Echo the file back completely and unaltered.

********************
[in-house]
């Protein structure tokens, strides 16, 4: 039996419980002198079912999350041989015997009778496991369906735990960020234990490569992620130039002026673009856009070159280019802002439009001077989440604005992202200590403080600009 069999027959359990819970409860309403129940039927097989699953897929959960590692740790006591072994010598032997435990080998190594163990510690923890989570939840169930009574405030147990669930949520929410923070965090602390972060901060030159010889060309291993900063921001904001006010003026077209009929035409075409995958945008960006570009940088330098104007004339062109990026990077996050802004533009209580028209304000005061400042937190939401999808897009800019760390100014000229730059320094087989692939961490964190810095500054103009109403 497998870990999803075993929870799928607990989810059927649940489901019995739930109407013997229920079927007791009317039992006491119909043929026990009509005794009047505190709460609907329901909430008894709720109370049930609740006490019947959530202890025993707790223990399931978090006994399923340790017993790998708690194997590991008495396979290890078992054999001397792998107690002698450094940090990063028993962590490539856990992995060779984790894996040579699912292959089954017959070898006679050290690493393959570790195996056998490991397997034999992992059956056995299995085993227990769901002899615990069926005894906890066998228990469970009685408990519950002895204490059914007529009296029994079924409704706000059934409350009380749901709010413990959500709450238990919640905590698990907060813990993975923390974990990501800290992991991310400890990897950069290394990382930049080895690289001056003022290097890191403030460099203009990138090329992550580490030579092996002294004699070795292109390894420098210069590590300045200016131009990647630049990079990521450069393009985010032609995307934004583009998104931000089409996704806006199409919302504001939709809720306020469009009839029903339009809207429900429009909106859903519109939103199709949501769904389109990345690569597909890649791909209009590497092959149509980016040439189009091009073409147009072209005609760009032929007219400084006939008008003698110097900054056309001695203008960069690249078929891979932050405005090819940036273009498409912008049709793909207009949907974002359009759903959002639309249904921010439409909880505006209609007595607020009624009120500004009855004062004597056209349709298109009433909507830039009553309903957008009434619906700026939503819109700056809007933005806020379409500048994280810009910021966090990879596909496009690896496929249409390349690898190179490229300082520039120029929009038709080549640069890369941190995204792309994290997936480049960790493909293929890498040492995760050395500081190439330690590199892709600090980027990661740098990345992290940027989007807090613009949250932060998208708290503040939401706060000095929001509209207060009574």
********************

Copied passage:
[in-house]
């Protein structure tokens, strides 16, 4: 039996419980002198079912999350041989015997009778496991369906735990960020234990490569992620130039002026673009856009070159280019802002439009001077989440604005992202200590403080600009 069999027959359990819970409860309403129940039927097989699953897929959960590692740790006591072994010598032997435990080998190594163990510690923890989570939840169930009574405030147990669930949520929410923070965090602390972060901060030159010889060309291993900063921001904001006010003026077209009929035409075409995958945008960006570009940088330098104007004339062109990026990077996050802004533009209580028209304000005061400042937190939401999808897009800019760390100014000229730059320094087989692939961490964190810095500054103009109403 497998870990999803075993929870799928607990989810059927649940489901019995739930109407013997229920079927007791009317039992006491119909043929026990009509005794009047505190709460609907329901909430008894709720109370049930609740006490019947959530202890025993707790223990399931978090006994399923340790017993790998708690194997590991008495396979290890078992054999001397792998107690002698450094940090990063028993962590490539856990992995060779984790894996040579699912292959089954017959070898006679050290690493393959570790195996056998490991397997034999992992059956056995299995085993227990769901002899615990069926005894906890066998228990469970009685408990519950002895204490059914007529009296029994079924409704706000059934409350009380749901709010413990959500709450238990919640905590698990907060813990993975923390974990990501800290992991991310400890990897950069290394990382930049080895690289001056003022290097890191403030460099203009990138090329992550580490030579092996002294004699070795292109390894420098210069590590300045200016131009990647630049990079990521450069393009985010032609995307934004583009998104931000089409996704806006199409919302504001939709809720306020469009009839029903339009809207429900429009909106859903519109939103199709949501769904389109990345690569597909890649791909209009590497092959149509980016040439189009091009073409147009072209005609760009032929007219400084006939008008003698110097900054056309001695203008960069690249078929891979932050405005090819940036273009498409912008049709793909207009949907974002359009759903959002639309249904921010439409909880505006209609007595607020009624009120500004009855004062004597056209349709298109009433909507830039009553309903957008009434619906700026939503819109700056809007933005806020379409500048994280810009910021966090990879596909496009690896496929249409390349690898190179490229300082520039120029929009038709080549640069890369941190995204792309994290997936480049960790493909293929890498040492995760050395500081190439330690590199892709600090980027990661740098990345992290940027989007807090613009949250932060998208708290503040939401706060000095929001509209207060009574």